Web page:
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A Different Approach to Deity

Neopagan, Indigenous, and Earth-based Spiritual Practice

By Rachael Watcher

So much of what we think of as “prayer” comes out of a social experience that is informed by the Abrahamic religions, that we often forget about how our indigenous brothers and sisters approach their conversations with the Creator. For most of my younger life I was taught that prayer was something used to open important ceremonies or said in church or temple. A public prayer would generally take a few minutes of time standing or sitting with head bowed, hands clasped together in my lap, sometimes speaking the words along with everyone, sometimes having someone speak for us as we contemplated the words and their meaning.

In the Abrahamic traditions, words – in prayers, psalms, meditations, zikrs, and chants – are a critical component, a primary means of access to Deity. Neopagan, Indigenous, and related Earth-based traditions, are utterly different in their approach to Deity. Until I became deeply engaged in interfaith dialogue I did not even think to approach what we do from the standpoint of “prayer,” for at least three reasons.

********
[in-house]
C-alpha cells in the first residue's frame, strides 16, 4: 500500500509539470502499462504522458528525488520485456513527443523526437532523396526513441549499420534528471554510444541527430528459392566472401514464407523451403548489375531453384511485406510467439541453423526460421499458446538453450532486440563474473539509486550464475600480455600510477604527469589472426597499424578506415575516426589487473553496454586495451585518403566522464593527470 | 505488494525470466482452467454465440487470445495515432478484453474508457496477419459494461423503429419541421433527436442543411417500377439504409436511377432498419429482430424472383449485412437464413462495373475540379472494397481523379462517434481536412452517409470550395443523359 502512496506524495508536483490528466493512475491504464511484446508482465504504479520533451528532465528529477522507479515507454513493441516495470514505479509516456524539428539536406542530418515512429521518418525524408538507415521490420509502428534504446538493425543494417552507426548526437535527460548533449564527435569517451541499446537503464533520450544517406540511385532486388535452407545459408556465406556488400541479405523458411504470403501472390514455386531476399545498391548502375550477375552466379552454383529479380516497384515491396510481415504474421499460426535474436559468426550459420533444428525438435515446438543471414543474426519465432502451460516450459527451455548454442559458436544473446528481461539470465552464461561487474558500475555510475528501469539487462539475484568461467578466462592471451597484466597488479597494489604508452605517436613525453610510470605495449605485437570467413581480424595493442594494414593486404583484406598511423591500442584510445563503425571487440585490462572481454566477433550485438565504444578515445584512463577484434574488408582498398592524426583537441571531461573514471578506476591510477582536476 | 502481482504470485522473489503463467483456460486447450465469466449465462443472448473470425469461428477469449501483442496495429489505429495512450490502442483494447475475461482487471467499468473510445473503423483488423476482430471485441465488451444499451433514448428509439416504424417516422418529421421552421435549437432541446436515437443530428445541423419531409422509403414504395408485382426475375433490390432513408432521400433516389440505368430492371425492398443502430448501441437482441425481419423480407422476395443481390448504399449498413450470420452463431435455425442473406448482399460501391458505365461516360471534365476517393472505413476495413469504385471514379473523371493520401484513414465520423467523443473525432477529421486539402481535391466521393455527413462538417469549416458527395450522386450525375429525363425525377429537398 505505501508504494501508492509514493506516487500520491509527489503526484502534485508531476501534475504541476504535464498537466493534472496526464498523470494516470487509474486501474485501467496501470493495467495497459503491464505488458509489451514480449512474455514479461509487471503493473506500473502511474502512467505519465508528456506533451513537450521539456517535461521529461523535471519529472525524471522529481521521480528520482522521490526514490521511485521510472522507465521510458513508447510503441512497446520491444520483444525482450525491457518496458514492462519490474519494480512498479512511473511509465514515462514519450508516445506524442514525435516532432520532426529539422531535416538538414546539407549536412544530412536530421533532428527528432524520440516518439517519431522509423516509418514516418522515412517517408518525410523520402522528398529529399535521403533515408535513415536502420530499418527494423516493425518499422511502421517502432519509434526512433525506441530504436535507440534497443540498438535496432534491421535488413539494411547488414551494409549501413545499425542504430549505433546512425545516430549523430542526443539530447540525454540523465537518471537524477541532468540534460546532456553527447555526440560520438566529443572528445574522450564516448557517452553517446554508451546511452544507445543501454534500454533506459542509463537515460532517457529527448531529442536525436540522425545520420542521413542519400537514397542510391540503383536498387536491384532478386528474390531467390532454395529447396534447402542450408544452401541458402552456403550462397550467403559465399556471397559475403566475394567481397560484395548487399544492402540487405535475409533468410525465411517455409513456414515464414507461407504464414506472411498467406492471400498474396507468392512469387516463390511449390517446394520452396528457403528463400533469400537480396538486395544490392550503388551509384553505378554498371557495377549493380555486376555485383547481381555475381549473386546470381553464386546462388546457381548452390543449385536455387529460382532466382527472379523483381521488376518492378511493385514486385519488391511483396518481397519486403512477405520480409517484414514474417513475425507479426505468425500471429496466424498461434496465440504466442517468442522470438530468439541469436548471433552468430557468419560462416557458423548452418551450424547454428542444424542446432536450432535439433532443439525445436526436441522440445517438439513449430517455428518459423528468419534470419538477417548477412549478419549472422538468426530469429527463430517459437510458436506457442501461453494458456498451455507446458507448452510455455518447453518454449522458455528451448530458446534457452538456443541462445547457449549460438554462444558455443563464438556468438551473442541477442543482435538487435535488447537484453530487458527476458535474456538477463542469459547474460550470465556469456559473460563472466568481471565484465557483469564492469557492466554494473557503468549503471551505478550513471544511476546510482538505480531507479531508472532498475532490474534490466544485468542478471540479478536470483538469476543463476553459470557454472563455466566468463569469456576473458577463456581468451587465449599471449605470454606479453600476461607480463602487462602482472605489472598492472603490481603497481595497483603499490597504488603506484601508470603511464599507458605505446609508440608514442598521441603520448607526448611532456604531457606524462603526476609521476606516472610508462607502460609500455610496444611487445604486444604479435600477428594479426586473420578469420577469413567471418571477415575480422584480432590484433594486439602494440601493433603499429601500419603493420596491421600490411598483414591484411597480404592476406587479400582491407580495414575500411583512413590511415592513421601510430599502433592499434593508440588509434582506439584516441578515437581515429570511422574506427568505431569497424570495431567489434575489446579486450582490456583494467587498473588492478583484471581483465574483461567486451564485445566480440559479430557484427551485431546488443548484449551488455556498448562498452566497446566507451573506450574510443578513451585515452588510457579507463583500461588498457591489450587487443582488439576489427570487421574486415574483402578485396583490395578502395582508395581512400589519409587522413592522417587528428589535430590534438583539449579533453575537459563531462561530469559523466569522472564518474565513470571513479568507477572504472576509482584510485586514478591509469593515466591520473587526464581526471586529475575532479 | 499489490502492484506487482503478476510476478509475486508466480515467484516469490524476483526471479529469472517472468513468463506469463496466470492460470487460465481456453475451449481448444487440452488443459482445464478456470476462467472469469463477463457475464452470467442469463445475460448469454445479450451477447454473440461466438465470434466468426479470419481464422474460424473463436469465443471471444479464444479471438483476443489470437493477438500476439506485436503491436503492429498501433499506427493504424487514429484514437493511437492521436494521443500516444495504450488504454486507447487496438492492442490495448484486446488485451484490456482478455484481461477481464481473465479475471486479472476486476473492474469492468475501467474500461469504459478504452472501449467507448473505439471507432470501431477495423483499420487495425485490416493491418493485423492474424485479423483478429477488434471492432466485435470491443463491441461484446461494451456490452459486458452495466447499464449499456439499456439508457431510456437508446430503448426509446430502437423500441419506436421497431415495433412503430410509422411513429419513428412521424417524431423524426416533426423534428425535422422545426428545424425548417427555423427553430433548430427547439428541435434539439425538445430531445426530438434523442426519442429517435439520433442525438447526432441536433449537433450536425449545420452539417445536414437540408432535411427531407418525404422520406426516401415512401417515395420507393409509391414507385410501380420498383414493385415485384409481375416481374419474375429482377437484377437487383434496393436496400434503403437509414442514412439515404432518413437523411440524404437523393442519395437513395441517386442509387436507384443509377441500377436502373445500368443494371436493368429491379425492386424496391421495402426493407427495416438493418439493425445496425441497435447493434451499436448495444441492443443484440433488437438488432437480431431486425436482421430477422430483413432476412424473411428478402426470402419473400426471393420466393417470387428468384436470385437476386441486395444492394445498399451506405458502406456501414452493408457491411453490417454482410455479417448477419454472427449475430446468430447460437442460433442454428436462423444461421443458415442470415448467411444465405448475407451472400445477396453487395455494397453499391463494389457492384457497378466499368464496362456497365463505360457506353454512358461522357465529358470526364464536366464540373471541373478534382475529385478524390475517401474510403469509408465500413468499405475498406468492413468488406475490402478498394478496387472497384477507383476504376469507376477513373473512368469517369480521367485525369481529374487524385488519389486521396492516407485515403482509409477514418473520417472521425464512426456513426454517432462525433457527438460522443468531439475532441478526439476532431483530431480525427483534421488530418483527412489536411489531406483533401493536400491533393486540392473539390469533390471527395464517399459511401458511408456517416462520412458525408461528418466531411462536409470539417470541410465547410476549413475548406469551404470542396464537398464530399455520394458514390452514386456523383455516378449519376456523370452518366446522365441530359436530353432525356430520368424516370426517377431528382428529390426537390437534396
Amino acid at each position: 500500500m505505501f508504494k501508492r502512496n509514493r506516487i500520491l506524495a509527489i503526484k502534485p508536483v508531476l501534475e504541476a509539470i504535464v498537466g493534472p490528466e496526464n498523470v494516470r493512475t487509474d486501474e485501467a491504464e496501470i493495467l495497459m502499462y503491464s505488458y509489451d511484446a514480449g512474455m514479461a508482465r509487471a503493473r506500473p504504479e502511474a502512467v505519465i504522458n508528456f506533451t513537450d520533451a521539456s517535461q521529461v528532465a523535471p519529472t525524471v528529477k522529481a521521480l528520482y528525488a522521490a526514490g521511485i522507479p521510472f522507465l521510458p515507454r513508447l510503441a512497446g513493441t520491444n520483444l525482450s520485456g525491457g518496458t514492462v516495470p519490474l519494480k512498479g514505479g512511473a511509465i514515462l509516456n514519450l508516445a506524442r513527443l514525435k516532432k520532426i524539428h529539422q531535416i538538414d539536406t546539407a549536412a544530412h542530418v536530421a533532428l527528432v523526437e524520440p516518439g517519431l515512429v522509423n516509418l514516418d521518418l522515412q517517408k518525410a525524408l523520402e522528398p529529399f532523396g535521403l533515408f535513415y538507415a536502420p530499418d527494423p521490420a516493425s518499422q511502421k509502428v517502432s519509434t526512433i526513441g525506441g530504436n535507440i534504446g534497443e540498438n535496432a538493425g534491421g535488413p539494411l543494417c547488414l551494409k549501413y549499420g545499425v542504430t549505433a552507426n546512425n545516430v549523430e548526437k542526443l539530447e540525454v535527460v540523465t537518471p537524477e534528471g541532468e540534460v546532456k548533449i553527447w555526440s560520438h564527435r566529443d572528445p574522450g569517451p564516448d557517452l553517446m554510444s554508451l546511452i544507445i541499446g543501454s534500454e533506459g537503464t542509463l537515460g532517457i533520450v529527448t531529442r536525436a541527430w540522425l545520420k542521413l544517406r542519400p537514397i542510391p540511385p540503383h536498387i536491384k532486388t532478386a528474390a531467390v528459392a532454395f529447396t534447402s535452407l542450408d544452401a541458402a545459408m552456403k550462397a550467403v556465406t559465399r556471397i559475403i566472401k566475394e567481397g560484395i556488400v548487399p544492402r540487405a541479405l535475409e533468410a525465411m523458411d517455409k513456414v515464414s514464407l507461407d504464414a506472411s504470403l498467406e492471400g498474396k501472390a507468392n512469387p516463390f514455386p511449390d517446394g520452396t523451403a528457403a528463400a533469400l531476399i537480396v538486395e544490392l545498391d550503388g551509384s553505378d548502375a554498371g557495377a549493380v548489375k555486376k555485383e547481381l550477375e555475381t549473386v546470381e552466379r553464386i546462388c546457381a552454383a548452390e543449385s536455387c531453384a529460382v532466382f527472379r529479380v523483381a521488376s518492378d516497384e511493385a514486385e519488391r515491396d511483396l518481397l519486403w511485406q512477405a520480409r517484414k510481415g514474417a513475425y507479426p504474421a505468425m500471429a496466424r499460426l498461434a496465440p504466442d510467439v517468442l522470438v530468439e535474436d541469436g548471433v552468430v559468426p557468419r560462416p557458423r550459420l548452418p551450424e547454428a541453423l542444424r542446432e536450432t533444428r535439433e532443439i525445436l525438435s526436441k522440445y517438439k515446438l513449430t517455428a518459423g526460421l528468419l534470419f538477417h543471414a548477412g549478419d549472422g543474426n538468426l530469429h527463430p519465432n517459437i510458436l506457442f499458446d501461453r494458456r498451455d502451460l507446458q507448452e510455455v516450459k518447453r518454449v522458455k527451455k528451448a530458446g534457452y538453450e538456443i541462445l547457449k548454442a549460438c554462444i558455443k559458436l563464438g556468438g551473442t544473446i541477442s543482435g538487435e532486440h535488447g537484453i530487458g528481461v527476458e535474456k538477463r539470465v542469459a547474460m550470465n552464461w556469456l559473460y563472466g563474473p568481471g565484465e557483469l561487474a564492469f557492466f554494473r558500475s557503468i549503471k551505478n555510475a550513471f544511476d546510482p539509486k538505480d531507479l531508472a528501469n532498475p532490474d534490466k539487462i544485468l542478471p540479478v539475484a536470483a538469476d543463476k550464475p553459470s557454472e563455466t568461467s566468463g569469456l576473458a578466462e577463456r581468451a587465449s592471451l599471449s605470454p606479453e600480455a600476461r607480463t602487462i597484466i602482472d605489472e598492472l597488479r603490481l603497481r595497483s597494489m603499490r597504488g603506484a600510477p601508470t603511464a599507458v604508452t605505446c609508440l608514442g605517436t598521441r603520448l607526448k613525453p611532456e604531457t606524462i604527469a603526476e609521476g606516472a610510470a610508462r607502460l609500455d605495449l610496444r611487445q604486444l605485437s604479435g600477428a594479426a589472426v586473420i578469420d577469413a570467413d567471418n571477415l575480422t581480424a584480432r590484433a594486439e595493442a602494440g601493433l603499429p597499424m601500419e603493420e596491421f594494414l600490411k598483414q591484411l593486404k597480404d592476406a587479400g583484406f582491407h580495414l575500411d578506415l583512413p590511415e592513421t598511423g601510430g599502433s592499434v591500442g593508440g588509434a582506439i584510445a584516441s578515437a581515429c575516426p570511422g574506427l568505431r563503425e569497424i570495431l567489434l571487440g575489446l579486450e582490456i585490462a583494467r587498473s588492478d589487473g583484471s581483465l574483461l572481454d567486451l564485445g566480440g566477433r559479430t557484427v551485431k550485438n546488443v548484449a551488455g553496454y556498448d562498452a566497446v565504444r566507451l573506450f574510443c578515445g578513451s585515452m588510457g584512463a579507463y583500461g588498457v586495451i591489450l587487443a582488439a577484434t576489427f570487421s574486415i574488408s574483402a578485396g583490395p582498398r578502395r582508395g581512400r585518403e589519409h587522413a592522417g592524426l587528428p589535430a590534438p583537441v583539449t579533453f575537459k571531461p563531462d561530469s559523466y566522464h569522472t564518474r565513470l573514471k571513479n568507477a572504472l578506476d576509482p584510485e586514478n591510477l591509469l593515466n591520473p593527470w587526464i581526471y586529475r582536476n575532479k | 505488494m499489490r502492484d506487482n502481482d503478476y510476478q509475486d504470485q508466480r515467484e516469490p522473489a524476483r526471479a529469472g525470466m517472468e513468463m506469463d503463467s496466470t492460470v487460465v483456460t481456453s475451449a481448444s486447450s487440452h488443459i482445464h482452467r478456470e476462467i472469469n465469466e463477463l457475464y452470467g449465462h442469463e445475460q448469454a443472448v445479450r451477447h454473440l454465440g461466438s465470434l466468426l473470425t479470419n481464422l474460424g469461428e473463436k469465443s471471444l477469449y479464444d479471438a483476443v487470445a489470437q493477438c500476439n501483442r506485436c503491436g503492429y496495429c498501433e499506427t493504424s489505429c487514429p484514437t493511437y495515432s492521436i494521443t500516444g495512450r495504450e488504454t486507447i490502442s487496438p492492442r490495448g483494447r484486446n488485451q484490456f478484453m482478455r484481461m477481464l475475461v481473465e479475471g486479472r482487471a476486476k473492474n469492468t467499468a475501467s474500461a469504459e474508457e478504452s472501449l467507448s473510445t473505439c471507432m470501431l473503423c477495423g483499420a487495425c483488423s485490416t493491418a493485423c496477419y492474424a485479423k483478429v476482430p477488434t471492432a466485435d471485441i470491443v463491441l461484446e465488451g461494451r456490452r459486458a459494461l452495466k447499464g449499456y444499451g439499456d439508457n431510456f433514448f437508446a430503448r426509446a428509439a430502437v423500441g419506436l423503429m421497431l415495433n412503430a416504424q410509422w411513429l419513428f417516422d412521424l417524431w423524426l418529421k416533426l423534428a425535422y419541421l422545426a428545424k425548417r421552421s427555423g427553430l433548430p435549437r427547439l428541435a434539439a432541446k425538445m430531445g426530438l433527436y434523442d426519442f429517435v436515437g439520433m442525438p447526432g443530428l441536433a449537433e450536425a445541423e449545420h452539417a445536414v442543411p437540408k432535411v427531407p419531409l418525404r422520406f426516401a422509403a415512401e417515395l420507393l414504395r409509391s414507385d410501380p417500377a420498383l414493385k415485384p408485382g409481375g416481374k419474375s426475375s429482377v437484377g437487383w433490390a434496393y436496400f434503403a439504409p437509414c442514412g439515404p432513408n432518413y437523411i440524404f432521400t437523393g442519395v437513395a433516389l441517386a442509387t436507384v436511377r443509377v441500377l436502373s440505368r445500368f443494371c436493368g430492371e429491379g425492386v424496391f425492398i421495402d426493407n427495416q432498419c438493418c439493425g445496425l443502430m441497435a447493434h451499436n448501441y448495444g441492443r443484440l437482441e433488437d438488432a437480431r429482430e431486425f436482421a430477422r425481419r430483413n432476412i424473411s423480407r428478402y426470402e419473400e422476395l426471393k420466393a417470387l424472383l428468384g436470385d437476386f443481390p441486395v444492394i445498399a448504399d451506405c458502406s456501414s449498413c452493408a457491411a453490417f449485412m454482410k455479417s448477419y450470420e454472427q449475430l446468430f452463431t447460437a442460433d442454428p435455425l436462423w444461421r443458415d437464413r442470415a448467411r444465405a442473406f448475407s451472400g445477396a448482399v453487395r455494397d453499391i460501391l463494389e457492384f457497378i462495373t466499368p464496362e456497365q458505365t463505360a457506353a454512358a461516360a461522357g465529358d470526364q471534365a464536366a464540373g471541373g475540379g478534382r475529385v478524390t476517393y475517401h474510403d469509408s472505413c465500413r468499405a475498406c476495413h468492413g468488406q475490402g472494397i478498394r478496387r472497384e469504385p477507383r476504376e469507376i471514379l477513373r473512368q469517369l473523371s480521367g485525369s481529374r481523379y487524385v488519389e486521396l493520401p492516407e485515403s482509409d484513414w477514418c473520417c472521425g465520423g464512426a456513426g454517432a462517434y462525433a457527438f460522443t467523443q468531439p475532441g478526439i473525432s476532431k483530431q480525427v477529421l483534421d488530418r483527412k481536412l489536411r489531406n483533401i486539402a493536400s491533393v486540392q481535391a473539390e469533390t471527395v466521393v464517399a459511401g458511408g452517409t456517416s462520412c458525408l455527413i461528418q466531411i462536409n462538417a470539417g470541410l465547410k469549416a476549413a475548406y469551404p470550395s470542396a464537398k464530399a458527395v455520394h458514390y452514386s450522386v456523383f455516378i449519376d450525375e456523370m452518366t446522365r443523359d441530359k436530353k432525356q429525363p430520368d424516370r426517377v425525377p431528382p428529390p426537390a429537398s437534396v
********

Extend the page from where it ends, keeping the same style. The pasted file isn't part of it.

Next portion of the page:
– We do not refer to our spiritual practice as prayer.

– In ritual we do not equate sitting still and allowing someone to talk for us or with us with connection with deity. Our connection, while a shared, active experience, is often very personal and varies in form for each person in the ritual.

– When we enter into ritual the entire process is the “prayer.” There is no distinction between the ritual that we are performing and our communication with Deity. From here on, I’ll be talking about ritual rather than prayer.

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